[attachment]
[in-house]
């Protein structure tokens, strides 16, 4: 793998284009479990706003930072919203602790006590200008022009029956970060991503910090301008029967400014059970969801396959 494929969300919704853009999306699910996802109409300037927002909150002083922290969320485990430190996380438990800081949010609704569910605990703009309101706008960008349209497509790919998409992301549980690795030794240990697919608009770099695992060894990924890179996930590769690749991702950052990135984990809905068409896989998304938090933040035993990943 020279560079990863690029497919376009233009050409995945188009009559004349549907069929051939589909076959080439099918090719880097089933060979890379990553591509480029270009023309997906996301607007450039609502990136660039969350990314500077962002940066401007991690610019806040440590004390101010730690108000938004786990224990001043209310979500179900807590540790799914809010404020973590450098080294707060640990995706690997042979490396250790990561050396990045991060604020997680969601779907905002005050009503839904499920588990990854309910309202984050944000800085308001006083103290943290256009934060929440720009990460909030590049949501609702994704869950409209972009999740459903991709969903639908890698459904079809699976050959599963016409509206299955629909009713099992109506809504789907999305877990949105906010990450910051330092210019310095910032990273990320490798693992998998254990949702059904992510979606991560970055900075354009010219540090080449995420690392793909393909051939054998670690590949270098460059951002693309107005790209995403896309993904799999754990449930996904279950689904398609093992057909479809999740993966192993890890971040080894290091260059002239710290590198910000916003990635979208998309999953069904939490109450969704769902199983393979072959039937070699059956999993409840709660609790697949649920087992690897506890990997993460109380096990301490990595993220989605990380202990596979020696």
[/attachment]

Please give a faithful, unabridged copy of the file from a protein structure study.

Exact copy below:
[in-house]
């Protein structure tokens, strides 16, 4: 793998284009479990706003930072919203602790006590200008022009029956970060991503910090301008029967400014059970969801396959 494929969300919704853009999306699910996802109409300037927002909150002083922290969320485990430190996380438990800081949010609704569910605990703009309101706008960008349209497509790919998409992301549980690795030794240990697919608009770099695992060894990924890179996930590769690749991702950052990135984990809905068409896989998304938090933040035993990943 020279560079990863690029497919376009233009050409995945188009009559004349549907069929051939589909076959080439099918090719880097089933060979890379990553591509480029270009023309997906996301607007450039609502990136660039969350990314500077962002940066401007991690610019806040440590004390101010730690108000938004786990224990001043209310979500179900807590540790799914809010404020973590450098080294707060640990995706690997042979490396250790990561050396990045991060604020997680969601779907905002005050009503839904499920588990990854309910309202984050944000800085308001006083103290943290256009934060929440720009990460909030590049949501609702994704869950409209972009999740459903991709969903639908890698459904079809699976050959599963016409509206299955629909009713099992109506809504789907999305877990949105906010990450910051330092210019310095910032990273990320490798693992998998254990949702059904992510979606991560970055900075354009010219540090080449995420690392793909393909051939054998670690590949270098460059951002693309107005790209995403896309993904799999754990449930996904279950689904398609093992057909479809999740993966192993890890971040080894290091260059002239710290590198910000916003990635979208998309999953069904939490109450969704769902199983393979072959039937070699059956999993409840709660609790697949649920087992690897506890990997993460109380096990301490990595993220989605990380202990596979020696």